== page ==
Geoffrey Rockwell, “On the Evaluation of Digital Media Scholarship”, Profession 2011, pp.152-168

“Cathy Davidson has argued that we are entering a second phase that can be loosely connected to social media technologies, often given the Web 2.0 designation (“Humanities 2.0”).9 Blogs and now Twitter are examples of social media that have been adapted for research work in the academy. Such emergent forms are particularly hard to evaluate since they don’t resemble any traditional academic form and they are more about process and relationships than finished content. A good blogger (or team of blog- gers), however, does a great service to the community by tracking fast- moving issues, linking to new materials, and commenting on those issues. The better blogs will include short reviews, announcements, interesting interventions, and notes about timely matters like exhibits. Blogs, as I have learned, require habits of attention.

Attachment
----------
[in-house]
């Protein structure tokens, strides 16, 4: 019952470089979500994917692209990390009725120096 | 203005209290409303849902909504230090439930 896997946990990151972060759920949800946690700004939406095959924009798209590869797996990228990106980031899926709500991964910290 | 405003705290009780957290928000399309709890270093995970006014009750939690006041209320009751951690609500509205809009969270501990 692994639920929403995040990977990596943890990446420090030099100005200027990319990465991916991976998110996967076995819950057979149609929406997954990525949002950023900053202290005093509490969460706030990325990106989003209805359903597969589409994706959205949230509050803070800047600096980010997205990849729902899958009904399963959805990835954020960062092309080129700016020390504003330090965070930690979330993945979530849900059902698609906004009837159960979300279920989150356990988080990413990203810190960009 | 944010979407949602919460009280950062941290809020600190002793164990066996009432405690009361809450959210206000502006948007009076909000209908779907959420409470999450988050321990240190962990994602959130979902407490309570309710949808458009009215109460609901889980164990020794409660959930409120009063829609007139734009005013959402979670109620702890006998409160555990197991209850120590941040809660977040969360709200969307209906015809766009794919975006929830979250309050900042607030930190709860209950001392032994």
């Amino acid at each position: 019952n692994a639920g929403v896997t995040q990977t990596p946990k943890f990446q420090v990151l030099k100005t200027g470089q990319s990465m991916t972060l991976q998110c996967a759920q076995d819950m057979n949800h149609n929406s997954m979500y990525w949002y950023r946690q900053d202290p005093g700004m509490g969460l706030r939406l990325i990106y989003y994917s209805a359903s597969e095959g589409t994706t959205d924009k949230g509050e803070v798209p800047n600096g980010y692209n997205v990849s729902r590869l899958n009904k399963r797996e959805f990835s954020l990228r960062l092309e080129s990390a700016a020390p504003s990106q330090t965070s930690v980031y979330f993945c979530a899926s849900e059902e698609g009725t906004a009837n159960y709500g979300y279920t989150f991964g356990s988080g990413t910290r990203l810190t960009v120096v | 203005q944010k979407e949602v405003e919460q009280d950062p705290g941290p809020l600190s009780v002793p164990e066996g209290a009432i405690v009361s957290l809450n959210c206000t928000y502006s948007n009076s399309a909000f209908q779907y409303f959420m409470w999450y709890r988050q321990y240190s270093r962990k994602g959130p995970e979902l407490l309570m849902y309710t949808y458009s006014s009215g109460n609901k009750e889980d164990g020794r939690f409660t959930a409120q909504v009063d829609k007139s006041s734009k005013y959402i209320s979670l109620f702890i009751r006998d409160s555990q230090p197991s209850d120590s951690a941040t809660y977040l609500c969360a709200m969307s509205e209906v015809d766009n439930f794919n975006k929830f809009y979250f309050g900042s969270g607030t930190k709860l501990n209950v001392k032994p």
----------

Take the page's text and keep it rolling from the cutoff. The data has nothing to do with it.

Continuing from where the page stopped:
Each post might take half an hour to research and post. Posts may appear to be light and quick, but the good bloggers learn and practice their craft. In some ways running a blog is like moderating a discussion list. How often does Willard McCarty post a pro- vocative note to Humanist to promote discussion?

The work of facilitating the conversations we value in the humanities should not be dismissed as service; it can be closer to journal editing. Disciplines interested in human expression should take seriously new types of expression. What is really at issue is whether scholars should par- ticipate in experiments or take a critical or judgmental stance and only comment on, review, and theorize about the creative work of others. We have encoded in our departmental divisions views about the values and differences of academic work that separate the creative work of the artist from the critical work of the art historian, or the creative work of the writer of fiction from the theoretical work of the literary scholar who studies her or him. We aren’t entirely sure if the fine, design, and performing arts should be in the academy, as the language of most tenure and promotion documents shows. Imagine trying to get creative digital work evaluated when you aren’t in the art department.